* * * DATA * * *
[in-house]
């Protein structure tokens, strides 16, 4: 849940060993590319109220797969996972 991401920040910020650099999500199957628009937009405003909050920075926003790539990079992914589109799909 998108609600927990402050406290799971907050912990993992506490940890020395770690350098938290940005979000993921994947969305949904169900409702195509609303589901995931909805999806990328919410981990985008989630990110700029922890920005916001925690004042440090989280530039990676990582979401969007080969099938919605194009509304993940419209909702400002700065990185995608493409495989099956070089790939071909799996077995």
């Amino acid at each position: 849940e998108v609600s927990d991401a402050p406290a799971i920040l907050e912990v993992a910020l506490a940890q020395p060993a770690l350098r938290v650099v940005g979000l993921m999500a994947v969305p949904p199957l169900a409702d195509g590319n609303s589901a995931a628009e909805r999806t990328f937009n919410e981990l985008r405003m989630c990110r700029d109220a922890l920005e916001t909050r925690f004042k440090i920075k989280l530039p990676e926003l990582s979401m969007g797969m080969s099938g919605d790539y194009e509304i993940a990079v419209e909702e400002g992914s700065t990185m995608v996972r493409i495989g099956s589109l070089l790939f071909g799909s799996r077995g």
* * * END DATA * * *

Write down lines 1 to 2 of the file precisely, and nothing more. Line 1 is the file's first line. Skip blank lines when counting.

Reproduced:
[in-house]
């Protein structure tokens, strides 16, 4: 849940060993590319109220797969996972 991401920040910020650099999500199957628009937009405003909050920075926003790539990079992914589109799909 998108609600927990402050406290799971907050912990993992506490940890020395770690350098938290940005979000993921994947969305949904169900409702195509609303589901995931909805999806990328919410981990985008989630990110700029922890920005916001925690004042440090989280530039990676990582979401969007080969099938919605194009509304993940419209909702400002700065990185995608493409495989099956070089790939071909799996077995």